The latest alert on the MBS Live Dashboard at 11:15am works just as well about an hour later to explain current goings on:
Dealers Set Em Up, Fed Knocks Em Down. Bonds Rally Post-POMO 11:15 AM
The long end of the yield curve rallied into the Fed’s POMO (permanent open market operation), which this morning, is an outright purchase in 25-30yr space. Of the $4.56 bln offered, the Fed took $2.51 bln, good enough to give prices another jolt higher in Treasuries, bringing 10yr yields down into the 1.85’s.
MBS have followed suit, experiencing a similar jolt. Fannie 3.5’s shot up about 5 ticks from 102-16 to 102-21. The 2-3 “early to act” lenders might have their fingers close to the reprice button on these moves, but liquidity and volume remain quite light in MBS land, so most lenders would want to see gains stick around for a bit longer or extend further before repricing.
Here’s a shot of 10’s and Fannie 3.5’s from MBS Live:
The last time yields were this low in 10yr notes, we were just on our way up from 1.7’s after a major EU-driven flight to safety, but this time there’s none of that high-volume, panic driven, steep-moving price action. By comparison, the recent rally has been calm and measured. But the key there is “by comparison. The late september rally was a different animal, based on more immediate concerns. The current rally is an ongoing vote of “no confidence” in EU Summits and the like, and is compounded by lower volume, less liquid, year-end trading. At a certain point, the prevailing momentum takes on snowball status, where shorts are forced to cover. Everyone’s a buyer today, and the Fed is taking a good deal of the existing supply in 2 operations (one that passed at 11am and another coming up at 2pm), simply solidifying the omnipresent buy-side.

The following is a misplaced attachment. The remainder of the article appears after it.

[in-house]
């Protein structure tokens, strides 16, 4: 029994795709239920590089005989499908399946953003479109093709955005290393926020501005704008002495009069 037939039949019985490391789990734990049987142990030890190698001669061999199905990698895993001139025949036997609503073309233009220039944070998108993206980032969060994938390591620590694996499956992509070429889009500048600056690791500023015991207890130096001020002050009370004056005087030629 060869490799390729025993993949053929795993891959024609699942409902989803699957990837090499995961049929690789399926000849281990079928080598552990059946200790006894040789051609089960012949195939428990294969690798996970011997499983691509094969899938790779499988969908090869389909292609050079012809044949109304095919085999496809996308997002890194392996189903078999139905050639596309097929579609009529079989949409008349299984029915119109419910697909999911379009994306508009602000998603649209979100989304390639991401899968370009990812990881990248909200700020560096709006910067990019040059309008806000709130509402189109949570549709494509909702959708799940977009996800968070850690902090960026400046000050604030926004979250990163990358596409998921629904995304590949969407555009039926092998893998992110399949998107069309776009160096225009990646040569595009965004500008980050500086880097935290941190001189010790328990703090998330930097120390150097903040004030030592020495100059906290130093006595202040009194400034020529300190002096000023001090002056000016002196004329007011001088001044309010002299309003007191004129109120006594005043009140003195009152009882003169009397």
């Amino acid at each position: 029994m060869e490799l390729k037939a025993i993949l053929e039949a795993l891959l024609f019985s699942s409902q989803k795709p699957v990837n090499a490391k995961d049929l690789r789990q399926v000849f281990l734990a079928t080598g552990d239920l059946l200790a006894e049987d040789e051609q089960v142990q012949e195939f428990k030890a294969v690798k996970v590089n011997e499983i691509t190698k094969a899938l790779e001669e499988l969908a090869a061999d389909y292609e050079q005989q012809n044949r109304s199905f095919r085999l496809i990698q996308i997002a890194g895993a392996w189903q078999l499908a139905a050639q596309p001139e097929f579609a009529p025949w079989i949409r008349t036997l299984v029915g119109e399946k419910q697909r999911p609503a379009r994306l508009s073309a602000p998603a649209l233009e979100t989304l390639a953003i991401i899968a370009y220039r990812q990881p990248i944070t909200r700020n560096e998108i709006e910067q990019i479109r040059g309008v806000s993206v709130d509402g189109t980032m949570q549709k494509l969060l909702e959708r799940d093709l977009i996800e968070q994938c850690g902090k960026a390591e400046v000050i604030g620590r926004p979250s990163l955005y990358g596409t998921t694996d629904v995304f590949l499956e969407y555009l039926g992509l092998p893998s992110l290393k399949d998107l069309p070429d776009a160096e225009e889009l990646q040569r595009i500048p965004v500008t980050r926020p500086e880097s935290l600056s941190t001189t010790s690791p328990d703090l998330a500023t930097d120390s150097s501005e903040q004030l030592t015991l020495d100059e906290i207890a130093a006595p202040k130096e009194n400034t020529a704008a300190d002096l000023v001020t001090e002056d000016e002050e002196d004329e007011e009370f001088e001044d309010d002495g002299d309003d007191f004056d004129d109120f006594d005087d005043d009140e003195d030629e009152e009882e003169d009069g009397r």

MBS are merely along for the ride, at least as well as they can be (or as well as they are willing to be) given the even thinner trading conditions in the MBS market. Gains have been slow going compared to Treasuries and reprices merely trickling in so far. Not what you’d expect at these price levels, but expect lenders to be increasingly resistant to pricing in MBS gains when rate sheets are already at record rebate levels for “high 3’s” Best-Ex rates.
By way of a parting thought, yesterday we said the following with respect to 10’s possibly getting into the 1.8’s, “Although we’re concerned with the question of “where do we go from here if not back higher in yield?” things are good for now.”
As it turns out, it looks like the answer to that question is “they go a bit lower.” This is a classic example of markets taking the prevailing “common-sense” and turning it on its head. We thank the markets for reminding us that they tend to act in such a manner as to prove the greatest number of people wrong. This is just something to keep in mind if you find yourself thinking along the lines of the following mad lib:
“surely, insert market sector can/can’t go any higher/lower from current extreme level”
If it seems that obvious, there’s a good enough chance the opposite will happen that you might want to at least be prepared for the possibility.